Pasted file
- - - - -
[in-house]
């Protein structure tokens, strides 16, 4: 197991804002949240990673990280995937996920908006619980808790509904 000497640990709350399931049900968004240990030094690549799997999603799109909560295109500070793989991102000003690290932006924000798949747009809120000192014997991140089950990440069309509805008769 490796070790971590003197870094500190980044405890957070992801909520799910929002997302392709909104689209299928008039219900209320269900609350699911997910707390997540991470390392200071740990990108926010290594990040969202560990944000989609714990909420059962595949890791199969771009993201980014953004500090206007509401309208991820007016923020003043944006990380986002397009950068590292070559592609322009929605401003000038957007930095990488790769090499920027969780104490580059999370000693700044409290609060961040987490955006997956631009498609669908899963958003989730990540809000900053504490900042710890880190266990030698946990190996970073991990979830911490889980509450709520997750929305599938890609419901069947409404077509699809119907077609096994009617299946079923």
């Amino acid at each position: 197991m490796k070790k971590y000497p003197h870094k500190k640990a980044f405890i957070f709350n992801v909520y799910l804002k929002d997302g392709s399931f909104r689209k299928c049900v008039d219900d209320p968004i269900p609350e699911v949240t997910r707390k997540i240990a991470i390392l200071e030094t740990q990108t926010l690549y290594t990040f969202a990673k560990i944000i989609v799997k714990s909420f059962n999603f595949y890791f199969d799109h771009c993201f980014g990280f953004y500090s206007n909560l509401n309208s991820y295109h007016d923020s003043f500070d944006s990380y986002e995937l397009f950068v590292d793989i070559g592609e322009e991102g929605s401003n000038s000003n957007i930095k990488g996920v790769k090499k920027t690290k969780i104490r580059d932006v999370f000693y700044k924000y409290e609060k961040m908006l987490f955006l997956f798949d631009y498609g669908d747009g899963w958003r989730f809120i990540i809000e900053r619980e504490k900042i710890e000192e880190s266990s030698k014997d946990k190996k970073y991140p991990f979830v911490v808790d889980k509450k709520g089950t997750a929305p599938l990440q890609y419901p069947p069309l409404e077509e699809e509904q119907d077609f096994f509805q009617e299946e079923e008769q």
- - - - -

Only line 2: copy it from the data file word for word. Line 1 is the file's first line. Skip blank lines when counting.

């Protein structure tokens, strides 16, 4: 197991804002949240990673990280995937996920908006619980808790509904 000497640990709350399931049900968004240990030094690549799997999603799109909560295109500070793989991102000003690290932006924000798949747009809120000192014997991140089950990440069309509805008769 490796070790971590003197870094500190980044405890957070992801909520799910929002997302392709909104689209299928008039219900209320269900609350699911997910707390997540991470390392200071740990990108926010290594990040969202560990944000989609714990909420059962595949890791199969771009993201980014953004500090206007509401309208991820007016923020003043944006990380986002397009950068590292070559592609322009929605401003000038957007930095990488790769090499920027969780104490580059999370000693700044409290609060961040987490955006997956631009498609669908899963958003989730990540809000900053504490900042710890880190266990030698946990190996970073991990979830911490889980509450709520997750929305599938890609419901069947409404077509699809119907077609096994009617299946079923």